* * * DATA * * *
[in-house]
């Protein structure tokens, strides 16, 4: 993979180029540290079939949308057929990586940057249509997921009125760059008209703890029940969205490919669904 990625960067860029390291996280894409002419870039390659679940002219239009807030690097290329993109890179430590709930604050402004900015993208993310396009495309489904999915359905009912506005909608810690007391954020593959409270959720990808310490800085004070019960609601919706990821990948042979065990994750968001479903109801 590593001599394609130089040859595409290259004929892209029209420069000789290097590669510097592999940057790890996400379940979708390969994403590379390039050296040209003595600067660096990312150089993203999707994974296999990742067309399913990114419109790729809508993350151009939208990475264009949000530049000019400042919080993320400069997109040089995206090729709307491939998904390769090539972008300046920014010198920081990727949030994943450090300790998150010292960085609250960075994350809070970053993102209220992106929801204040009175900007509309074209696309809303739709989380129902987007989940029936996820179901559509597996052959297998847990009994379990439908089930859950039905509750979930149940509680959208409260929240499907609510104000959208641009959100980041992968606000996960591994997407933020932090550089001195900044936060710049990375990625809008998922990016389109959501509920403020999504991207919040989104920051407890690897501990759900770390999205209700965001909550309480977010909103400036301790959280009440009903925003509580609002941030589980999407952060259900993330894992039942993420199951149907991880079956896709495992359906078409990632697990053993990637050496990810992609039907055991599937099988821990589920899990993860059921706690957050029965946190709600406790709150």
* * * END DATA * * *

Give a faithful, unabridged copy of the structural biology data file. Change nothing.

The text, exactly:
[in-house]
């Protein structure tokens, strides 16, 4: 993979180029540290079939949308057929990586940057249509997921009125760059008209703890029940969205490919669904 990625960067860029390291996280894409002419870039390659679940002219239009807030690097290329993109890179430590709930604050402004900015993208993310396009495309489904999915359905009912506005909608810690007391954020593959409270959720990808310490800085004070019960609601919706990821990948042979065990994750968001479903109801 590593001599394609130089040859595409290259004929892209029209420069000789290097590669510097592999940057790890996400379940979708390969994403590379390039050296040209003595600067660096990312150089993203999707994974296999990742067309399913990114419109790729809508993350151009939208990475264009949000530049000019400042919080993320400069997109040089995206090729709307491939998904390769090539972008300046920014010198920081990727949030994943450090300790998150010292960085609250960075994350809070970053993102209220992106929801204040009175900007509309074209696309809303739709989380129902987007989940029936996820179901559509597996052959297998847990009994379990439908089930859950039905509750979930149940509680959208409260929240499907609510104000959208641009959100980041992968606000996960591994997407933020932090550089001195900044936060710049990375990625809008998922990016389109959501509920403020999504991207919040989104920051407890690897501990759900770390999205209700965001909550309480977010909103400036301790959280009440009903925003509580609002941030589980999407952060259900993330894992039942993420199951149907991880079956896709495992359906078409990632697990053993990637050496990810992609039907055991599937099988821990589920899990993860059921706690957050029965946190709600406790709150």